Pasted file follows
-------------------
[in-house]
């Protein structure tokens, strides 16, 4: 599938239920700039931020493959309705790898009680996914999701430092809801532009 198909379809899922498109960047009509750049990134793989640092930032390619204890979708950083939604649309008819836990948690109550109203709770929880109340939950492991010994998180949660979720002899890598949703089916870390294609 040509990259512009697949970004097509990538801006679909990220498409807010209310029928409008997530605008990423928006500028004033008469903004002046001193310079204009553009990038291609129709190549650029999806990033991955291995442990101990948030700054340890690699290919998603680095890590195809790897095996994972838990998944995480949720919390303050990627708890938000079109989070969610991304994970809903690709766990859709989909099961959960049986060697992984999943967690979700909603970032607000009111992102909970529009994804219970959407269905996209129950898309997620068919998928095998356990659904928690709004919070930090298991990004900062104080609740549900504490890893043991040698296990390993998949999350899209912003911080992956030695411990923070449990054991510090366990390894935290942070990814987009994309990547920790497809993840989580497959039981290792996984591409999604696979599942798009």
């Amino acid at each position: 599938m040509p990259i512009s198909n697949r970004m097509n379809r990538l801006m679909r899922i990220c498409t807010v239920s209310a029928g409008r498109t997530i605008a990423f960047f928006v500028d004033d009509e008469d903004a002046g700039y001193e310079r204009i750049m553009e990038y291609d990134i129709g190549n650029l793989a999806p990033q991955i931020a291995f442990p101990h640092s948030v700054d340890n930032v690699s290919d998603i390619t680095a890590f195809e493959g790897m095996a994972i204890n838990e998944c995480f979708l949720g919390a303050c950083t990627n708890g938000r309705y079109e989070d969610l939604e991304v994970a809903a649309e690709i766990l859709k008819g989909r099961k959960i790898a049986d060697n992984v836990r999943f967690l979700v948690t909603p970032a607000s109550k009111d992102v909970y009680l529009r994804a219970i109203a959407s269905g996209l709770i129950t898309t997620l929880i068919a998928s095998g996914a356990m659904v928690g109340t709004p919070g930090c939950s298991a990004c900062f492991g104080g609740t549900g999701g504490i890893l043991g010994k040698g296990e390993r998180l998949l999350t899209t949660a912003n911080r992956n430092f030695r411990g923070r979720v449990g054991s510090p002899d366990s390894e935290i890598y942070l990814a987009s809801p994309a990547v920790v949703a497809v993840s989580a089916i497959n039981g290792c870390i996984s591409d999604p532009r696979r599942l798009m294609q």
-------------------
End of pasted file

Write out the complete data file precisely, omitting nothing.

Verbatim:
[in-house]
């Protein structure tokens, strides 16, 4: 599938239920700039931020493959309705790898009680996914999701430092809801532009 198909379809899922498109960047009509750049990134793989640092930032390619204890979708950083939604649309008819836990948690109550109203709770929880109340939950492991010994998180949660979720002899890598949703089916870390294609 040509990259512009697949970004097509990538801006679909990220498409807010209310029928409008997530605008990423928006500028004033008469903004002046001193310079204009553009990038291609129709190549650029999806990033991955291995442990101990948030700054340890690699290919998603680095890590195809790897095996994972838990998944995480949720919390303050990627708890938000079109989070969610991304994970809903690709766990859709989909099961959960049986060697992984999943967690979700909603970032607000009111992102909970529009994804219970959407269905996209129950898309997620068919998928095998356990659904928690709004919070930090298991990004900062104080609740549900504490890893043991040698296990390993998949999350899209912003911080992956030695411990923070449990054991510090366990390894935290942070990814987009994309990547920790497809993840989580497959039981290792996984591409999604696979599942798009």
């Amino acid at each position: 599938m040509p990259i512009s198909n697949r970004m097509n379809r990538l801006m679909r899922i990220c498409t807010v239920s209310a029928g409008r498109t997530i605008a990423f960047f928006v500028d004033d009509e008469d903004a002046g700039y001193e310079r204009i750049m553009e990038y291609d990134i129709g190549n650029l793989a999806p990033q991955i931020a291995f442990p101990h640092s948030v700054d340890n930032v690699s290919d998603i390619t680095a890590f195809e493959g790897m095996a994972i204890n838990e998944c995480f979708l949720g919390a303050c950083t990627n708890g938000r309705y079109e989070d969610l939604e991304v994970a809903a649309e690709i766990l859709k008819g989909r099961k959960i790898a049986d060697n992984v836990r999943f967690l979700v948690t909603p970032a607000s109550k009111d992102v909970y009680l529009r994804a219970i109203a959407s269905g996209l709770i129950t898309t997620l929880i068919a998928s095998g996914a356990m659904v928690g109340t709004p919070g930090c939950s298991a990004c900062f492991g104080g609740t549900g999701g504490i890893l043991g010994k040698g296990e390993r998180l998949l999350t899209t949660a912003n911080r992956n430092f030695r411990g923070r979720v449990g054991s510090p002899d366990s390894e935290i890598y942070l990814a987009s809801p994309a990547v920790v949703a497809v993840s989580a089916i497959n039981g290792c870390i996984s591409d999604p532009r696979r599942l798009m294609q």